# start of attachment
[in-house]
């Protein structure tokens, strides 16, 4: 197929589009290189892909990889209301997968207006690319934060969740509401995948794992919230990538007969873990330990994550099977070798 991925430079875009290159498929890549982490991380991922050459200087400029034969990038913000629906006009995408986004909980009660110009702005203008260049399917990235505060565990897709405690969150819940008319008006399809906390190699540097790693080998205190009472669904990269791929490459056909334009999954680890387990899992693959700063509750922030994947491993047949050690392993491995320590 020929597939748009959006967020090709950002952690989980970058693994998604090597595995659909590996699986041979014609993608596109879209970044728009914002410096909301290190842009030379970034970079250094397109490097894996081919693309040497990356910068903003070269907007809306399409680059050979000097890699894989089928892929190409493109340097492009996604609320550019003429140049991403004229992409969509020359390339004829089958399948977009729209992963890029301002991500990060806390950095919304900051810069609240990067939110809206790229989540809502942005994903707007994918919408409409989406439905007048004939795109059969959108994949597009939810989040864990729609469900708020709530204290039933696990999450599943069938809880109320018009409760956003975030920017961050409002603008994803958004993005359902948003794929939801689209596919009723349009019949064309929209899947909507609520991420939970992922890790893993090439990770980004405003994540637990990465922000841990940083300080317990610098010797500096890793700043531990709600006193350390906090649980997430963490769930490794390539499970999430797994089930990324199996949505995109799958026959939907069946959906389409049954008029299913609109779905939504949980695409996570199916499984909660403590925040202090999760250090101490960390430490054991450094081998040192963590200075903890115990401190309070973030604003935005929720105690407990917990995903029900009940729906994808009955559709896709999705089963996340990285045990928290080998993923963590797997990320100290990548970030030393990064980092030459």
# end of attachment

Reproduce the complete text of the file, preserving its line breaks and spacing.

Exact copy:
[in-house]
């Protein structure tokens, strides 16, 4: 197929589009290189892909990889209301997968207006690319934060969740509401995948794992919230990538007969873990330990994550099977070798 991925430079875009290159498929890549982490991380991922050459200087400029034969990038913000629906006009995408986004909980009660110009702005203008260049399917990235505060565990897709405690969150819940008319008006399809906390190699540097790693080998205190009472669904990269791929490459056909334009999954680890387990899992693959700063509750922030994947491993047949050690392993491995320590 020929597939748009959006967020090709950002952690989980970058693994998604090597595995659909590996699986041979014609993608596109879209970044728009914002410096909301290190842009030379970034970079250094397109490097894996081919693309040497990356910068903003070269907007809306399409680059050979000097890699894989089928892929190409493109340097492009996604609320550019003429140049991403004229992409969509020359390339004829089958399948977009729209992963890029301002991500990060806390950095919304900051810069609240990067939110809206790229989540809502942005994903707007994918919408409409989406439905007048004939795109059969959108994949597009939810989040864990729609469900708020709530204290039933696990999450599943069938809880109320018009409760956003975030920017961050409002603008994803958004993005359902948003794929939801689209596919009723349009019949064309929209899947909507609520991420939970992922890790893993090439990770980004405003994540637990990465922000841990940083300080317990610098010797500096890793700043531990709600006193350390906090649980997430963490769930490794390539499970999430797994089930990324199996949505995109799958026959939907069946959906389409049954008029299913609109779905939504949980695409996570199916499984909660403590925040202090999760250090101490960390430490054991450094081998040192963590200075903890115990401190309070973030604003935005929720105690407990917990995903029900009940729906994808009955559709896709999705089963996340990285045990928290080998993923963590797997990320100290990548970030030393990064980092030459």